As of May 15, Archer County had conducted 31 tests, according to state data -- or about 3.6 tests per 1,000 residents.

Earlier this month, before the county had seen a confirmed case, Jackson was hopeful that the virus had skipped over his county. At the time, he knew it might be overly optimistic, but he's seen good compliance from residents, and churches and businesses abiding by social distancing guidelines if they do choose to reopen.

"I won't be surprised if we have one, but I'm kind of hoping that we stay clean throughout the deal," Jackson had said.

That changed when the county saw its first confirmed case, according to DSHS data. Catherine Troisi, an infectious disease epidemiologist at the UTHealth School of Public Health in Houston, said it would be surprising if a rural county escaped the virus' spread.

"They're just going to get it later than the big cities, the urban areas," Troisi said. "And again, without testing, you don't have a complete picture of what's going on."

In an effort to bolster testing across Texas, mobile test sites have been sent throughout the state in collaboration with the Department of State Health Services, the Division of Emergency Management and the Texas Military Department. Staffed with Texas National Guard members, the sites are available to any local official who requests one. So far, they had tested over 30,000 people in 210 counties, Christensen wrote.

If the site had been offered in the early days of the outbreak, Jackson said he might have considered it. But in his view, what Archer County has been doing is working.

"I did not want the National Guard to come in and 10 to 15 health care personnel, fully decked out in [personal protective equipment] to scare everyone and make them panic," Jackson said. "And also, I didn't want sick people from other counties coming in. So I respectfully declined that offer."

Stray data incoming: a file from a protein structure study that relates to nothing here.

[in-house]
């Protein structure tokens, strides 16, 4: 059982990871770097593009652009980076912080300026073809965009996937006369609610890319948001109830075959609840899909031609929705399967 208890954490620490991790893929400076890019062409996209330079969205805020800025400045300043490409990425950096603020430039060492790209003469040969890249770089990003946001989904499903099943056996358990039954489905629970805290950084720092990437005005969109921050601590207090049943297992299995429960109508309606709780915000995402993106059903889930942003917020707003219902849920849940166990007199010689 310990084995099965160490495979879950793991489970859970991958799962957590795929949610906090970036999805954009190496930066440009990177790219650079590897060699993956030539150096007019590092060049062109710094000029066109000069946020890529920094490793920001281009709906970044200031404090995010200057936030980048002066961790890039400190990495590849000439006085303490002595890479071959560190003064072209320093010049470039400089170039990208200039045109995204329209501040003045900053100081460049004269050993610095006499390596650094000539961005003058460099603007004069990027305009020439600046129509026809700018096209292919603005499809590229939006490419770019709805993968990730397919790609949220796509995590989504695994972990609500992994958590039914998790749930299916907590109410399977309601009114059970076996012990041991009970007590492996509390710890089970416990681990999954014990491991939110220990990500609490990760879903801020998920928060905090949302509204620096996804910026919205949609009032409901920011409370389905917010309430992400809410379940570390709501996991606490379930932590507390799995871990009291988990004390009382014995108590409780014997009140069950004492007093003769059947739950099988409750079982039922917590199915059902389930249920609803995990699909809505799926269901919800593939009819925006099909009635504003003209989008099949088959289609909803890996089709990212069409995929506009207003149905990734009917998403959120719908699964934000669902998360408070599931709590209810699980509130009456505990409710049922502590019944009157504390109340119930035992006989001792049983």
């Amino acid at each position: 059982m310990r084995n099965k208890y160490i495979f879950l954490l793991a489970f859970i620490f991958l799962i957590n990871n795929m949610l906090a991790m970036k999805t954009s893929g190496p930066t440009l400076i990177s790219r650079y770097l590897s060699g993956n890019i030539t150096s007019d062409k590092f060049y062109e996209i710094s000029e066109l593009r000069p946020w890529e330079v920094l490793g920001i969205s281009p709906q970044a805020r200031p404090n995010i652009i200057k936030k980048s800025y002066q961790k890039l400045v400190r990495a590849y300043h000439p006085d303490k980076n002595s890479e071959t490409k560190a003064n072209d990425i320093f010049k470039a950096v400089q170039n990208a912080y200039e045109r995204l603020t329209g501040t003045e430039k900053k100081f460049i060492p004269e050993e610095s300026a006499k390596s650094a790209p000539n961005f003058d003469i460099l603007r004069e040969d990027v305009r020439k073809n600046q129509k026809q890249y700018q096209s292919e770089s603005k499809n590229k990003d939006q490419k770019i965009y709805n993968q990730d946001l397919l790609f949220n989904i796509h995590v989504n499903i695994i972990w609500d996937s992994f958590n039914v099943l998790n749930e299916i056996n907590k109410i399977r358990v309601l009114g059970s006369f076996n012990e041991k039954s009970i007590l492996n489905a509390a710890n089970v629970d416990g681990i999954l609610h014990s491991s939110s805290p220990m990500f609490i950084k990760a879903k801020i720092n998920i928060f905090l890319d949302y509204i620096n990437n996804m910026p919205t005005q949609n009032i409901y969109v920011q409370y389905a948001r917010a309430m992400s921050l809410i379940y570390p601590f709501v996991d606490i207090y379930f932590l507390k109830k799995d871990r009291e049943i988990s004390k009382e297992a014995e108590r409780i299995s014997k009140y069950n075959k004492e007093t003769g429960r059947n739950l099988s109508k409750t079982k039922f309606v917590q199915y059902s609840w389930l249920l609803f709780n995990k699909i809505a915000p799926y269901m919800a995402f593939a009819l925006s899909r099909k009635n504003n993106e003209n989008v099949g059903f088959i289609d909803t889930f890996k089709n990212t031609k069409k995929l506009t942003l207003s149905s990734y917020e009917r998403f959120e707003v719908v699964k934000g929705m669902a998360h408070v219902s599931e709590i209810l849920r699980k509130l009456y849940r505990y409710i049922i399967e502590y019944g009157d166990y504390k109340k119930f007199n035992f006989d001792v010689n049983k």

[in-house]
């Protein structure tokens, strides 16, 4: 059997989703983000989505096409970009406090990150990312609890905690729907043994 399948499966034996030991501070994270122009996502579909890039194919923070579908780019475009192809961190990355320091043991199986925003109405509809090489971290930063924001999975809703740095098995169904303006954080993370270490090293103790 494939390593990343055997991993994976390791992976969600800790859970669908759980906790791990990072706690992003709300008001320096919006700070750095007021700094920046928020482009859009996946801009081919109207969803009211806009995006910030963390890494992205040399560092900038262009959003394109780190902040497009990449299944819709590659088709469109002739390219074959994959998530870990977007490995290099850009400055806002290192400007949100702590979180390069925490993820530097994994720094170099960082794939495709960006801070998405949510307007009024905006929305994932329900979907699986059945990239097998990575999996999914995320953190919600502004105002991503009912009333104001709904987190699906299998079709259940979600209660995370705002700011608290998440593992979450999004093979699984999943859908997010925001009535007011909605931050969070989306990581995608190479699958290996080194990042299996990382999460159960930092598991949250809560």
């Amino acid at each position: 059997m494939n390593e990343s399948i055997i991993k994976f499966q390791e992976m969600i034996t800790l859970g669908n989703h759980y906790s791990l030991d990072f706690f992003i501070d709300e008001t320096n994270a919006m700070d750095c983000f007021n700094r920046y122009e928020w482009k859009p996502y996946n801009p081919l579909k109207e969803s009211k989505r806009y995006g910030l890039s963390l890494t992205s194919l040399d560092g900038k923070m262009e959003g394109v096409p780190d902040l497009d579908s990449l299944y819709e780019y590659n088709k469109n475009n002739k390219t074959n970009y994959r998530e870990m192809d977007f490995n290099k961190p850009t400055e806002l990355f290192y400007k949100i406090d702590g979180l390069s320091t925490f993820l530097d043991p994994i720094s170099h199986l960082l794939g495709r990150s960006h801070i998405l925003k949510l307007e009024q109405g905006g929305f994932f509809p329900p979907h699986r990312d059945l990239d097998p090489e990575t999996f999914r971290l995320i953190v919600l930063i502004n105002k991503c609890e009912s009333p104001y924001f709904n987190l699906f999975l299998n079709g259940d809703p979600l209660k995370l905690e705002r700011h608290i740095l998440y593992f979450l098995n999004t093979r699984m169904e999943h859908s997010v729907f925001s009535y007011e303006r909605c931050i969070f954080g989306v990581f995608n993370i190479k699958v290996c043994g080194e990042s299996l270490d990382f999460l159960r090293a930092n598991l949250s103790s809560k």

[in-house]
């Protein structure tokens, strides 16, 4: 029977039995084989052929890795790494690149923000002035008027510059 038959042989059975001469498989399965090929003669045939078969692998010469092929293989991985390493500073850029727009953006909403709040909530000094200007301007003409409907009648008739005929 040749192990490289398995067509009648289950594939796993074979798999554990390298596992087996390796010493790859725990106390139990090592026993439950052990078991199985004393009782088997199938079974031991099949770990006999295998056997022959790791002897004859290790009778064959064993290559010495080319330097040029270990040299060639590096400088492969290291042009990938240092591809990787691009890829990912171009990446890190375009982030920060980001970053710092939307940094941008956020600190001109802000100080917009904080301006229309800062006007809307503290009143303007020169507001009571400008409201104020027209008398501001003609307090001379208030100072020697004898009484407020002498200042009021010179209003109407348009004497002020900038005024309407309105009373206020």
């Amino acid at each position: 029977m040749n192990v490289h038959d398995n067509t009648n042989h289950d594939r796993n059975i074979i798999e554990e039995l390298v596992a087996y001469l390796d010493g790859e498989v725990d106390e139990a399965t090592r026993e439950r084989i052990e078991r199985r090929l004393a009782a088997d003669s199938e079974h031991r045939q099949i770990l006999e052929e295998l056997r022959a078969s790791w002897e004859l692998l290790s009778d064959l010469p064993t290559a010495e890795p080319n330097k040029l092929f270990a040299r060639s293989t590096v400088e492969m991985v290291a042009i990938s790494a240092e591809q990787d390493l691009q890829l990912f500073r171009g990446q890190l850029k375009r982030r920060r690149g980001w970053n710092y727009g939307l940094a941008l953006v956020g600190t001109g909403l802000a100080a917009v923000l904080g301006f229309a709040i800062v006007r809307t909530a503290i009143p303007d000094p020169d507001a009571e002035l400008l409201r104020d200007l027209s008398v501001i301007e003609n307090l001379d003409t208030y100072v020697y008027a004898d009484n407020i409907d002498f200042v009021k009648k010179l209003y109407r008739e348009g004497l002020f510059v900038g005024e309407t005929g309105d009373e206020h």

Meanwhile, to the east, Clay County Judge Mike Campbell accepted a mobile testing site when it was offered. Like many of North Texas' rural counties, social distancing comes naturally to Clay County, where about 11,000 people are spread out across roughly 1,100 square miles.

"We knew going into this that while we're not as vulnerable, we're certainly not immune," Campbell said. "For us, we felt like it's better to know than be fat, dumb and happy."

Clay County has seen three confirmed cases, and all have recovered. According to DSHS data, 91 tests have been conducted, resulting in nearly 8.7 tests per 1,000 residents -- although Campbell reported only 38 have been tested through Clay County's hospital.

State data may differ from local figures, as the state includes all testing, regardless of where the test was done, Van Deusen wrote.

Campbell received the results from the mobile testing site and said that all 13 tests came back negative. And while residents can get tested locally, Campbell felt it was important to offer the mobile site as a free option to residents.

Public health experts and virologists have cautioned that easing restrictions and reopening businesses is likely contribute to an increase in the virus' spread. And John Gibson, the assistant dean of medical education at the Texas College of Osteopathic Medicine at the University of North Texas' Health Science Center, said that even for rural counties testing needs to increase.